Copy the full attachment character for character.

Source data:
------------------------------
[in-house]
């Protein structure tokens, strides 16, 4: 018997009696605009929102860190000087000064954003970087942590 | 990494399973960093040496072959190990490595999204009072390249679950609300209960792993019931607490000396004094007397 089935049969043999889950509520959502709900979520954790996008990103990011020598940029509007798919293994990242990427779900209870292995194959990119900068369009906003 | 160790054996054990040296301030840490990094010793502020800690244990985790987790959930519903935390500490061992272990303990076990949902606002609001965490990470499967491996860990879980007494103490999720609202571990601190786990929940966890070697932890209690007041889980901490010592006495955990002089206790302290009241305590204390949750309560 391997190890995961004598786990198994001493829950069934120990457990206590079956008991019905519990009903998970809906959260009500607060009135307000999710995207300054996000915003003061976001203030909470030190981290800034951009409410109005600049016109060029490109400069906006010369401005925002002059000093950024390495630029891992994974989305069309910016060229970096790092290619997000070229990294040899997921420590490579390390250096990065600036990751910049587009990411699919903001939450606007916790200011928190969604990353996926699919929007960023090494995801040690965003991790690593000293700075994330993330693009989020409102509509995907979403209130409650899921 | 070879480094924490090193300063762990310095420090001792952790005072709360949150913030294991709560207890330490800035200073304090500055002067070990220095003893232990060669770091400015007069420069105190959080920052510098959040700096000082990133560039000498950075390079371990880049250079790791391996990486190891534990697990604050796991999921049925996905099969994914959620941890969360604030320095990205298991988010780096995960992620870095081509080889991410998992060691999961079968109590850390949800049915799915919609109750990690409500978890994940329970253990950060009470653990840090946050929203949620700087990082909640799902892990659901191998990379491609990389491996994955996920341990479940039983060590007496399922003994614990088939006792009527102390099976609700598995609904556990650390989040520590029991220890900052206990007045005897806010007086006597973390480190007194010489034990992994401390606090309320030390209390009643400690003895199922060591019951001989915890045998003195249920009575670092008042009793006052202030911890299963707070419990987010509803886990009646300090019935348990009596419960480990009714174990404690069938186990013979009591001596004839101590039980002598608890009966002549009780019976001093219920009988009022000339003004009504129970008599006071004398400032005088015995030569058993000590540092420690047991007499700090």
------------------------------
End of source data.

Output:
[in-house]
């Protein structure tokens, strides 16, 4: 018997009696605009929102860190000087000064954003970087942590 | 990494399973960093040496072959190990490595999204009072390249679950609300209960792993019931607490000396004094007397 089935049969043999889950509520959502709900979520954790996008990103990011020598940029509007798919293994990242990427779900209870292995194959990119900068369009906003 | 160790054996054990040296301030840490990094010793502020800690244990985790987790959930519903935390500490061992272990303990076990949902606002609001965490990470499967491996860990879980007494103490999720609202571990601190786990929940966890070697932890209690007041889980901490010592006495955990002089206790302290009241305590204390949750309560 391997190890995961004598786990198994001493829950069934120990457990206590079956008991019905519990009903998970809906959260009500607060009135307000999710995207300054996000915003003061976001203030909470030190981290800034951009409410109005600049016109060029490109400069906006010369401005925002002059000093950024390495630029891992994974989305069309910016060229970096790092290619997000070229990294040899997921420590490579390390250096990065600036990751910049587009990411699919903001939450606007916790200011928190969604990353996926699919929007960023090494995801040690965003991790690593000293700075994330993330693009989020409102509509995907979403209130409650899921 | 070879480094924490090193300063762990310095420090001792952790005072709360949150913030294991709560207890330490800035200073304090500055002067070990220095003893232990060669770091400015007069420069105190959080920052510098959040700096000082990133560039000498950075390079371990880049250079790791391996990486190891534990697990604050796991999921049925996905099969994914959620941890969360604030320095990205298991988010780096995960992620870095081509080889991410998992060691999961079968109590850390949800049915799915919609109750990690409500978890994940329970253990950060009470653990840090946050929203949620700087990082909640799902892990659901191998990379491609990389491996994955996920341990479940039983060590007496399922003994614990088939006792009527102390099976609700598995609904556990650390989040520590029991220890900052206990007045005897806010007086006597973390480190007194010489034990992994401390606090309320030390209390009643400690003895199922060591019951001989915890045998003195249920009575670092008042009793006052202030911890299963707070419990987010509803886990009646300090019935348990009596419960480990009714174990404690069938186990013979009591001596004839101590039980002598608890009966002549009780019976001093219920009988009022000339003004009504129970008599006071004398400032005088015995030569058993000590540092420690047991007499700090």